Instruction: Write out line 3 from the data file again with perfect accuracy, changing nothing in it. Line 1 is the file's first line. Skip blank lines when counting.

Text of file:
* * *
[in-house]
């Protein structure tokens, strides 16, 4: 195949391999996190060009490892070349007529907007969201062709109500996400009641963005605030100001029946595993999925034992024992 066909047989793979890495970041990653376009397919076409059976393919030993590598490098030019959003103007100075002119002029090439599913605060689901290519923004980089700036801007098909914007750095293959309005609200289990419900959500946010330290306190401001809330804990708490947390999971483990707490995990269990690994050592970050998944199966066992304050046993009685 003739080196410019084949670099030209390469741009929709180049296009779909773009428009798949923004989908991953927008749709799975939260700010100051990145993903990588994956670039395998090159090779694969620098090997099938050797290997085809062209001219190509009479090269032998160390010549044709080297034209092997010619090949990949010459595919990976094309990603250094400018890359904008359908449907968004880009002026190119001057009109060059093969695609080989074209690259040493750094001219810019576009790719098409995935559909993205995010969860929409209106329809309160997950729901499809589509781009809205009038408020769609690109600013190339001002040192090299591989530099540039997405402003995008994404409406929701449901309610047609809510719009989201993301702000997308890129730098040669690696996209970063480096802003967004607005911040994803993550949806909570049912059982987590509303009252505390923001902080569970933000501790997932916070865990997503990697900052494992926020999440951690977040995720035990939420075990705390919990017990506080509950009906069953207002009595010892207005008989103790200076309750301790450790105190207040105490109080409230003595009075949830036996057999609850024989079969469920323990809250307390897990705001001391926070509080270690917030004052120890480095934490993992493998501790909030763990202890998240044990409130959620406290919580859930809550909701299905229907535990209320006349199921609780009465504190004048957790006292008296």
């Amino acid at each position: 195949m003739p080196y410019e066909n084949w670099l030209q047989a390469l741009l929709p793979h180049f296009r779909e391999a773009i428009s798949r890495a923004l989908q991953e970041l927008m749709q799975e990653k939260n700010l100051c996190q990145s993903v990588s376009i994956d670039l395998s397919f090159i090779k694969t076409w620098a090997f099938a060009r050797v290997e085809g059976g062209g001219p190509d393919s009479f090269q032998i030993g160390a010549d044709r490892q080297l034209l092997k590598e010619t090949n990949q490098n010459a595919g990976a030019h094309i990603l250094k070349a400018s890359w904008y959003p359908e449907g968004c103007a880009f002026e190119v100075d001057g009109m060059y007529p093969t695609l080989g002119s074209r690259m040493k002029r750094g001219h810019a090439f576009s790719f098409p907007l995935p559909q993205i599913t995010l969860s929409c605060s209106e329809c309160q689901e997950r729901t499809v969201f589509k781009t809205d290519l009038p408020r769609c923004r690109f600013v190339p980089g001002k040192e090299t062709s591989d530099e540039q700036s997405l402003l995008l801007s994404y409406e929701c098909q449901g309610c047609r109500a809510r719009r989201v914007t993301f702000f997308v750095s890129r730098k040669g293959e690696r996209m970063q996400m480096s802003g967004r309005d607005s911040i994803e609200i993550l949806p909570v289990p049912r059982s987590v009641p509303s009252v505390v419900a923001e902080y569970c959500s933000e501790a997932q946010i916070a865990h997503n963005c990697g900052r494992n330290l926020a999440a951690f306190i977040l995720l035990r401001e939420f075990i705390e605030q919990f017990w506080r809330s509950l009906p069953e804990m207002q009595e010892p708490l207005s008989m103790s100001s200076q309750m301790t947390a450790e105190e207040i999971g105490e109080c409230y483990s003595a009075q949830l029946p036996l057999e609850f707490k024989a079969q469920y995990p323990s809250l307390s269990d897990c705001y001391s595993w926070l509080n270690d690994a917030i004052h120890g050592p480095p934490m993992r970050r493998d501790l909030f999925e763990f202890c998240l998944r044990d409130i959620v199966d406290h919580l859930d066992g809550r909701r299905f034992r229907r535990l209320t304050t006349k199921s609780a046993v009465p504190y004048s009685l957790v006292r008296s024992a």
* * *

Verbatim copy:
């Amino acid at each position: 195949m003739p080196y410019e066909n084949w670099l030209q047989a390469l741009l929709p793979h180049f296009r779909e391999a773009i428009s798949r890495a923004l989908q991953e970041l927008m749709q799975e990653k939260n700010l100051c996190q990145s993903v990588s376009i994956d670039l395998s397919f090159i090779k694969t076409w620098a090997f099938a060009r050797v290997e085809g059976g062209g001219p190509d393919s009479f090269q032998i030993g160390a010549d044709r490892q080297l034209l092997k590598e010619t090949n990949q490098n010459a595919g990976a030019h094309i990603l250094k070349a400018s890359w904008y959003p359908e449907g968004c103007a880009f002026e190119v100075d001057g009109m060059y007529p093969t695609l080989g002119s074209r690259m040493k002029r750094g001219h810019a090439f576009s790719f098409p907007l995935p559909q993205i599913t995010l969860s929409c605060s209106e329809c309160q689901e997950r729901t499809v969201f589509k781009t809205d290519l009038p408020r769609c923004r690109f600013v190339p980089g001002k040192e090299t062709s591989d530099e540039q700036s997405l402003l995008l801007s994404y409406e929701c098909q449901g309610c047609r109500a809510r719009r989201v914007t993301f702000f997308v750095s890129r730098k040669g293959e690696r996209m970063q996400m480096s802003g967004r309005d607005s911040i994803e609200i993550l949806p909570v289990p049912r059982s987590v009641p509303s009252v505390v419900a923001e902080y569970c959500s933000e501790a997932q946010i916070a865990h997503n963005c990697g900052r494992n330290l926020a999440a951690f306190i977040l995720l035990r401001e939420f075990i705390e605030q919990f017990w506080r809330s509950l009906p069953e804990m207002q009595e010892p708490l207005s008989m103790s100001s200076q309750m301790t947390a450790e105190e207040i999971g105490e109080c409230y483990s003595a009075q949830l029946p036996l057999e609850f707490k024989a079969q469920y995990p323990s809250l307390s269990d897990c705001y001391s595993w926070l509080n270690d690994a917030i004052h120890g050592p480095p934490m993992r970050r493998d501790l909030f999925e763990f202890c998240l998944r044990d409130i959620v199966d406290h919580l859930d066992g809550r909701r299905f034992r229907r535990l209320t304050t006349k199921s609780a046993v009465p504190y004048s009685l957790v006292r008296s024992a």